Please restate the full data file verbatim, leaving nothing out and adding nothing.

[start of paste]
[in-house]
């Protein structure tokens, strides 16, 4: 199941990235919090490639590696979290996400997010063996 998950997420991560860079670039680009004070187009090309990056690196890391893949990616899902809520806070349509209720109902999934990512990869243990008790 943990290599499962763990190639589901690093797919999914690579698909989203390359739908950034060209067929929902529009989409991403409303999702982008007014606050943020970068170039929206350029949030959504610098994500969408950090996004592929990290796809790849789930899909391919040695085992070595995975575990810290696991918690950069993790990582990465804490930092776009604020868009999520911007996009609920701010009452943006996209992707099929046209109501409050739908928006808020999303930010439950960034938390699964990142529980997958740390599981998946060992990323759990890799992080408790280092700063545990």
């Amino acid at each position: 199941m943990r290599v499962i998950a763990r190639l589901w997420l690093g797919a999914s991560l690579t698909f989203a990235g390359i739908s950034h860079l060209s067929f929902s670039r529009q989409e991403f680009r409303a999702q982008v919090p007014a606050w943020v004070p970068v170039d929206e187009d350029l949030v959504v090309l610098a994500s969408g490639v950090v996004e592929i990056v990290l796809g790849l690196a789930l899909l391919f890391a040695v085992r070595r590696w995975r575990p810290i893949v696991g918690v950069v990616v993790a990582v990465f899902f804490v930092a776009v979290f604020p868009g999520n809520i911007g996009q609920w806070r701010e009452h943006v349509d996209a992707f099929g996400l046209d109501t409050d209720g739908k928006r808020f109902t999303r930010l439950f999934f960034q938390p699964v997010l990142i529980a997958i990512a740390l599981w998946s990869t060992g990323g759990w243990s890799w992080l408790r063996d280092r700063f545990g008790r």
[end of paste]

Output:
[in-house]
């Protein structure tokens, strides 16, 4: 199941990235919090490639590696979290996400997010063996 998950997420991560860079670039680009004070187009090309990056690196890391893949990616899902809520806070349509209720109902999934990512990869243990008790 943990290599499962763990190639589901690093797919999914690579698909989203390359739908950034060209067929929902529009989409991403409303999702982008007014606050943020970068170039929206350029949030959504610098994500969408950090996004592929990290796809790849789930899909391919040695085992070595995975575990810290696991918690950069993790990582990465804490930092776009604020868009999520911007996009609920701010009452943006996209992707099929046209109501409050739908928006808020999303930010439950960034938390699964990142529980997958740390599981998946060992990323759990890799992080408790280092700063545990």
């Amino acid at each position: 199941m943990r290599v499962i998950a763990r190639l589901w997420l690093g797919a999914s991560l690579t698909f989203a990235g390359i739908s950034h860079l060209s067929f929902s670039r529009q989409e991403f680009r409303a999702q982008v919090p007014a606050w943020v004070p970068v170039d929206e187009d350029l949030v959504v090309l610098a994500s969408g490639v950090v996004e592929i990056v990290l796809g790849l690196a789930l899909l391919f890391a040695v085992r070595r590696w995975r575990p810290i893949v696991g918690v950069v990616v993790a990582v990465f899902f804490v930092a776009v979290f604020p868009g999520n809520i911007g996009q609920w806070r701010e009452h943006v349509d996209a992707f099929g996400l046209d109501t409050d209720g739908k928006r808020f109902t999303r930010l439950f999934f960034q938390p699964v997010l990142i529980a997958i990512a740390l599981w998946s990869t060992g990323g759990w243990s890799w992080l408790r063996d280092r700063f545990g008790r």